Sunday, September 03, 2017 by Isabelle Z.
There are lots of reasons that people despise Big Pharma, but a recent investigation has revealed yet another way that drug companies are ripping people off: by selling the exact same medications for very different prices using different packaging.
According to U.K. consumer watchdog group Which?, some branded medications are being sold for up to ten times the price of the bargain-priced versions even though the drugs are completely identical.
In other cases, companies put the same drug in different boxes and marketed them for different uses, sometimes charging different prices yet again for what is exactly the same medications. For example, the nasal spray Otrivine is sold in three different boxes labeled for sinusitis, allergies, and congestion, but all three sprays are medically identical. It might not be illegal, but it’s quite misleading.
Another tactic they uncovered was charging a high premium for mixing together two cheap treatments into a combination pill. For example, a mixture of ibuprofen and acetaminophen known as Nuromol in the U.K. is sold for ten times the price of taking the two separate pills in the same doses. In the U.S., the combination drug Treximet for migraines is sold at an average cash price of $875 for nine pills, but the two drugs it contains, sumatriptan and naproxen, can be bought for $16 for nine tablets and $12 for 300 tablets, respectively, at Walmart.
In another form of trickery, Consumer Reports says that the allergy drug Clarinex sells for $235 for the name brand and $45 for the generic version. However, its active ingredient, desloratadine, becomes loratadine once it has been metabolized by the body. This is the same drug as Claritin OTC, and you can buy a generic brand of loratadine for just $4 at Walmart.
Drug makers will sometimes introduce extended-release versions of existing drugs or simply change the way they are administered or their dosage to make it seem new and charge more for it, while also keeping cheaper generics off of the market. This is the case with the schizophrenia medicine Adasuve. The drug is simply a reformulation of the oral drug loxapine into an inhaler. It sells for an estimated monthly price of $4,550, while the capsule version of loxapine costs just $45.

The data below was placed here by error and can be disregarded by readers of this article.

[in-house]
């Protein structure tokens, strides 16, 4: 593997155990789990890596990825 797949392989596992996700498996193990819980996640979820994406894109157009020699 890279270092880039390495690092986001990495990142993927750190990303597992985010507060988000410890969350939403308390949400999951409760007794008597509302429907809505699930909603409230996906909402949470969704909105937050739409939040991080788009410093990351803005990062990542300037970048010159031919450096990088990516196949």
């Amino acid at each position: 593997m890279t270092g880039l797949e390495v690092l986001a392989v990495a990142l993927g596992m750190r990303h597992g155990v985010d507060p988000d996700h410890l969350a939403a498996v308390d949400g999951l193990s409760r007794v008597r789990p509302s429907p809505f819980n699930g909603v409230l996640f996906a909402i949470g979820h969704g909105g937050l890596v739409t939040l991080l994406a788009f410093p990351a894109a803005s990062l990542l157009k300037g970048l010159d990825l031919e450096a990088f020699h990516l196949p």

Sometimes, pharmaceutical companies don’t even try to trick consumers; they just raise their prices without explanation. Turing Pharmaceuticals CEO Martin Shkreli made headlines when he hiked the price of the drug Daraprim, which is used for transplant patients and in people with AIDS, from $13.50 to $750 per pill – a rise of 5,500 percent. The makers of EpiPen also got a lot of bad publicity after raising the price for a standard two-pack of the epinephrine shot that can counteract severe allergic reactions to $700; it cost just $55 in 2007 and the dosage inside one pen is believed to cost around $1 to make.
Drug companies are also opportunists, raising prices in response to crises. For example, Valeant Pharmaceuticals raised the price of their lead poisoning medication by 2,700 percent during the Flint water crisis. Meanwhile, the price of the injector for an opioid overdose antidote has risen sixfold as the opioid epidemic grips the nation.
Experts advise checking the active ingredients in medications you’re buying to see if cheaper alternatives exist. Many people are unaware that this type of behavior is occurring, and a lot of patients are not informed that other options exist. However, many people find that herbal medicine and other alternative remedies can not only address many common health problems for far cheaper than something created in a lab, but they can also often do so more effectively with fewer side effects.